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  • AutorenbildMako Muzenda

The future of fintech

The marriage between finance and technology is not a new phenomenon. According to a 2016 paper by Arner, Buckley and Barberis, the use of technology for financial services dates back to as early as the 19th century with the first transatlantic cable in 1866. From telegraphs as early forms of electronic transfers, the invention of credit cards and the Society For Worldwide Interbank Financial Telecommunications (SWIFT), to the creation of PayPal and digital banking, fintech has gone through cycles of invention and disruption. What’s next for fintech, and what new ways can technology change our perceptions of finance?

The current era of fintech is defined by innovation and experimentation. From start-ups to banks and established institutions, there’s a drive for new ways to combine finance and technology. Created after the 2008 financial crisis when trust in established financial institutions plummeted, new fintech companies and ideas addressed a desire to rethink finance and its relationship with businesses, consumers and regulators. Mobile payment services such as ApplePay, digital wallet services such as PayPal and e-banking platforms have become mainstays in the past decade. According to the 2019 Ernst and Young Global Fintech Adoption Index, China and India have the highest usage of fintech, with a reported 64% of the global population having adopted fintech in some form. With a steady decrease in the use of hard currencies and the rise of the cashless society, financial technology is now a fundamental part of modern life.

Looking into the crystal ball, what does the future hold for this multibillion-dollar sector? Global fintech is set to surpass €371 billion worth of value by 2027. Advances in automation and machine learning will drive innovations within the field, whilst also making fintech services more affordable and accessible globally. As a mix of new companies and established organisations continue to invest in fintech and expand consumer bases (such as Klarna, Wise and Ant Group), fintech is becoming more ingrained into global finance. As a 2021 UNEP report on fintech and sustainability explains: “The very distinction between finance and the real economy will become blurred as fintech embeds finance at the core of an increasingly automated global economy with seamless two-way communication.”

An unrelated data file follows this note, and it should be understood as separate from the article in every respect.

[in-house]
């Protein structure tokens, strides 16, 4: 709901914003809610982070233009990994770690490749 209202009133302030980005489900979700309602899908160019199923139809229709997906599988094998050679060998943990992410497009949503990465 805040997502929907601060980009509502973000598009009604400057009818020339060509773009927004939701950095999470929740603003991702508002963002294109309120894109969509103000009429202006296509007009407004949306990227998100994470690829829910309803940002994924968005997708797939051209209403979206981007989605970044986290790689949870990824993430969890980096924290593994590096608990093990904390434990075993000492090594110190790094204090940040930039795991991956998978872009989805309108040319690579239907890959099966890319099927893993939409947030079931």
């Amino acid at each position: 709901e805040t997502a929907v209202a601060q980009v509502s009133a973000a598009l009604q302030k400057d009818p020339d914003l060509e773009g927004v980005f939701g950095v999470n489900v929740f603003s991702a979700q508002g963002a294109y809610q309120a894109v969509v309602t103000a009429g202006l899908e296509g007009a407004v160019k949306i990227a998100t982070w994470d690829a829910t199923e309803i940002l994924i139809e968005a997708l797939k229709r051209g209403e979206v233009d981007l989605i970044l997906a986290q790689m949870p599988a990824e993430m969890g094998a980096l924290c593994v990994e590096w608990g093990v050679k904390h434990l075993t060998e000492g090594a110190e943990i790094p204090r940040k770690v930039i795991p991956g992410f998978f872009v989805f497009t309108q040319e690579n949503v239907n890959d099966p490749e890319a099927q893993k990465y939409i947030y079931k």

Why Central Bank Digital Currencies could be the future of digital currency. Read more here.

One of the avenues being explored is blockchain technology, specifically Central Bank Digital Currencies (CBDCs). With ongoing research and testing into the implementation of CBDCs in the Euro zone, the United Kingdom, Japan and Canada (with the United States Federal Reserve exploring how to digitize the Dollar), CBDCs may become the dominant form of digital currencies. For consumers and Small to Medium Enterprises (SMEs) still wanting to access finance without the use of central banks, improved access to different platforms and lower costs will, according to UNEP, accelerate “the integration of the financial and real economy, enhancing opportunities for shaping greater decentralization in the transition to sustainable development.”

With investment, research and interest in fintech increasing, the future of the sector looks robust. Ghazan Global supports innovation in fintech through investments and partnerships.


Arner, D. W., Barberis, J. N., & Buckley, R. P. (2015). The evolution of fintech: A new Post-Crisis paradigm? SSRN Electronic Journal. doi:10.2139/ssrn.2676553

Castilla-Rubio, J., Zadek, S., & Robins, N. (2016). Fintech and Sustainable Development: Assessing the implications - summary. Retrieved January 25, 2023, from

Kent, R. J. (2018). Investing in Innovative Fintech Solutions. In The Role of Technology in Addressing the Global Migration Crisis (pp. 5–7). Centre for International Governance Innovation.

Marino, K. (2021, July 16). The pandemic fueled the decline of cash. Retrieved February 9, 2023, from

Pashang, S., & Weber, O. (2021). Fintech and the SDGs. In Fintech for Good: Governance Mechanisms for Sustainable Development (pp. 2–3). Centre for International Governance Innovation.

Photo by on Unsplash

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